Reconciling Post-Positivist and Post-Modern Worldviews in Climate Research and Services

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Climate change has evolved into an almost all-encompassing issue of this generation. What had begun in the realm of the physical sciences has now proved more complex than initially anticipated, and to be inherently tied to human lifestyles and decision-making. Thus, a holistic approach to climate science requires rigorous interdisciplinary and trans-disciplinary research and practice toward implementing responsive actions on the ground.

Post-modernism has emerged in the last few years as a potential interdisciplinary research paradigm for issues such as climate change because of its inclusiveness. However, it has been criticized by researchers in general because of its apparent relativism, as well as its lack of concrete metrics for evaluating the validity of findings. Scientists still mainly appeal to the traditional post-positivist approach in which there is one “truth” that is objective and can be known through careful experimentation. Post-positivism holds scientific knowledge and reputation in high regard, while often dismissing the views of non-scientists as being uninformed or lacking in depth of technical understanding.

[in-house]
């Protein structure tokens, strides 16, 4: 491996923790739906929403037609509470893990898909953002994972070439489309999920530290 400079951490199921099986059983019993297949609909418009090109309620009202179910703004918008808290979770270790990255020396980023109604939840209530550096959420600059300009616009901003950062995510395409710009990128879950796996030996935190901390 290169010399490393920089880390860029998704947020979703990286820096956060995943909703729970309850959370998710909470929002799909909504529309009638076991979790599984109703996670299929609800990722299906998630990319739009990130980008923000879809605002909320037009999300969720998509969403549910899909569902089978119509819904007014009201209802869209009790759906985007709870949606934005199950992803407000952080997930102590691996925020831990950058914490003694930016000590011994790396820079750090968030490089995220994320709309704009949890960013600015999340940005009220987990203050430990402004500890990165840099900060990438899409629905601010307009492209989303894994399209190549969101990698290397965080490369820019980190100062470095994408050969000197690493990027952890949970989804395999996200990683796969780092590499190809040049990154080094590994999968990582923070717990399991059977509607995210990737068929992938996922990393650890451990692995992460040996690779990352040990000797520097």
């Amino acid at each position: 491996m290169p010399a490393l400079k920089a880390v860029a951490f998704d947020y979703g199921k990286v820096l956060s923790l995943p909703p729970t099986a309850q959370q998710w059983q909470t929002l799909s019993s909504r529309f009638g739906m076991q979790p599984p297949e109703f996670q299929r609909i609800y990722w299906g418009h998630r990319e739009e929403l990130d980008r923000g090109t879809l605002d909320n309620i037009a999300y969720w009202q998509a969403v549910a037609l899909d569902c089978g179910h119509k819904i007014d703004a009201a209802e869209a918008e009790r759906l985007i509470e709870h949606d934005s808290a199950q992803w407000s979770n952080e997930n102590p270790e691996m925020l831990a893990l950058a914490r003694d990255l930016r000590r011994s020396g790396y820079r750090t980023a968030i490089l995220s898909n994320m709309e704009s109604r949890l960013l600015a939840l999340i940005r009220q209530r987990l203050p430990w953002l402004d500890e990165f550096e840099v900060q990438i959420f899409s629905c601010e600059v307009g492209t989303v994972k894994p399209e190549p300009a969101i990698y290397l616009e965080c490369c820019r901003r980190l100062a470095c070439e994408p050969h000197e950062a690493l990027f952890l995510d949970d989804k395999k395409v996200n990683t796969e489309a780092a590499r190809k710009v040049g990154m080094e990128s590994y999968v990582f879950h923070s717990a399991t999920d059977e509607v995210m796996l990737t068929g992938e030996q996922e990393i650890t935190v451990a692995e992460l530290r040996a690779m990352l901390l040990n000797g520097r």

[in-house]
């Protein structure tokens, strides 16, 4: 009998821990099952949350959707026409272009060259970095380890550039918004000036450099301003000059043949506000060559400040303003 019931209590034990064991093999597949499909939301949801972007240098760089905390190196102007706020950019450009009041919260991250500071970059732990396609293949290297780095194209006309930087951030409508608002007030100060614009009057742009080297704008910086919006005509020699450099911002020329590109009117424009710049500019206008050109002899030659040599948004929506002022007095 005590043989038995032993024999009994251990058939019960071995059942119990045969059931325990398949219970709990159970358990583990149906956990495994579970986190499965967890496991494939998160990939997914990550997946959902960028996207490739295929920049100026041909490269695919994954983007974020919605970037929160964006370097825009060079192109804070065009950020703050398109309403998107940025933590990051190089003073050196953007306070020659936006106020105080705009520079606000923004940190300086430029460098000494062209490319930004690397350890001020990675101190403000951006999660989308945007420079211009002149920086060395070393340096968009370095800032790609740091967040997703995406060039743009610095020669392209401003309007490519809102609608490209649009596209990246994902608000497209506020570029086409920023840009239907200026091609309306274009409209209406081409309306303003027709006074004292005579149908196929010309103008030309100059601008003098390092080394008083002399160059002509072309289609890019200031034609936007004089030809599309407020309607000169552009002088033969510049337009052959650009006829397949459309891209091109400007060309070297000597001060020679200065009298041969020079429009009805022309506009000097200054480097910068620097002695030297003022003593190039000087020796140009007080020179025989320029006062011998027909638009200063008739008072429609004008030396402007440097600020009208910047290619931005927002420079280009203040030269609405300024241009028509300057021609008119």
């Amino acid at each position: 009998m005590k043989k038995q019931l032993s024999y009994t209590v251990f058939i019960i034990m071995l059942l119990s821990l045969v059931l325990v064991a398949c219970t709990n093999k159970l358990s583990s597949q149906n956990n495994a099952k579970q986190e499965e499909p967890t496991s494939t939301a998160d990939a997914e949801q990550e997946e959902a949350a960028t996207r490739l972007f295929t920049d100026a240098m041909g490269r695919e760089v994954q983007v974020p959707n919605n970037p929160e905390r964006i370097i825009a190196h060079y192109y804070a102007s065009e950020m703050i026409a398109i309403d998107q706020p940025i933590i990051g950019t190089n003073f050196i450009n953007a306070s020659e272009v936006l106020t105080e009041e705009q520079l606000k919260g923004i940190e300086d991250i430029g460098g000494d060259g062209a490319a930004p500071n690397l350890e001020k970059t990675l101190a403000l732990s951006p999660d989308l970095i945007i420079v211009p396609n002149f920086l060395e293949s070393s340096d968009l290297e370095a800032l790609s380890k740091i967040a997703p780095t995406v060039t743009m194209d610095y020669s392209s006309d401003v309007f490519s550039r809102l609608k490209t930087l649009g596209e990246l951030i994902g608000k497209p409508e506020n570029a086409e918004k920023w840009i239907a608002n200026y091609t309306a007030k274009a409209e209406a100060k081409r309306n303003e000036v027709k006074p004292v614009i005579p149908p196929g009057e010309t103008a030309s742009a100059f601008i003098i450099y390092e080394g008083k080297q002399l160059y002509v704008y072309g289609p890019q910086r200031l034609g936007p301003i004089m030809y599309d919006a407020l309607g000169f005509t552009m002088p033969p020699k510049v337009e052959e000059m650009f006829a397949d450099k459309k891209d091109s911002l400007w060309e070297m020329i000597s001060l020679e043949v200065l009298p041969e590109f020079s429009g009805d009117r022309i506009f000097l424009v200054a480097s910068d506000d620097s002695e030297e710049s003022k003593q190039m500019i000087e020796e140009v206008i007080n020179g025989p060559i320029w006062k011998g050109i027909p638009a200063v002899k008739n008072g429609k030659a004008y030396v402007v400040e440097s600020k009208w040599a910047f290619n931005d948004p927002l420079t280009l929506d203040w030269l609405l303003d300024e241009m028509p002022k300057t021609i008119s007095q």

However, the complexity of the climate change issue cannot be contested; and the diversity of stakeholder voices make an already complex issue more challenging to comprehend, much less address. A variety of terms such as “resilience,” “risk,” “safety,” and “vulnerability” are used with no clear consensus about what these terms mean. Because these terms are tied to societal values, different contexts result in different meanings and, hence, implications for adaptation goals.

These issues become all the more crucial given the current initiatives toward conceptualizing, developing, and implementing frameworks and infrastructures for the delivery of climate services, that is climate information tailored for the use of stakeholders in vulnerability, impact and adaptation assessments, and subsequent decision-making on policies and interventions. Our understanding of the climate problem drives our definition of goals, our formulation and implementation of sound policies, and our articulation and measurement of progress indicators. The diversity of stakeholders means a potential diversity in the understanding of what needs to be done in face of climate change and in de ning the indicators to monitor the actual progress and success of implementation.

How then, do we move forward given the limitations in both current post-positivistic and post-modern approaches, and the dif culty in reconciling the two? Can we integrate the strengths of these worldviews in order to conduct rigorous research toward delivering relevant and effective services? Can the discourse be broadened to introduce both philosophical and sociological perspectives in order to navigating the nexus between science and society? We argue herein for a reconciliation, which we hope will contribute to building the foundations of interdisciplinary and transdisciplinary methodologies in climate change research and response.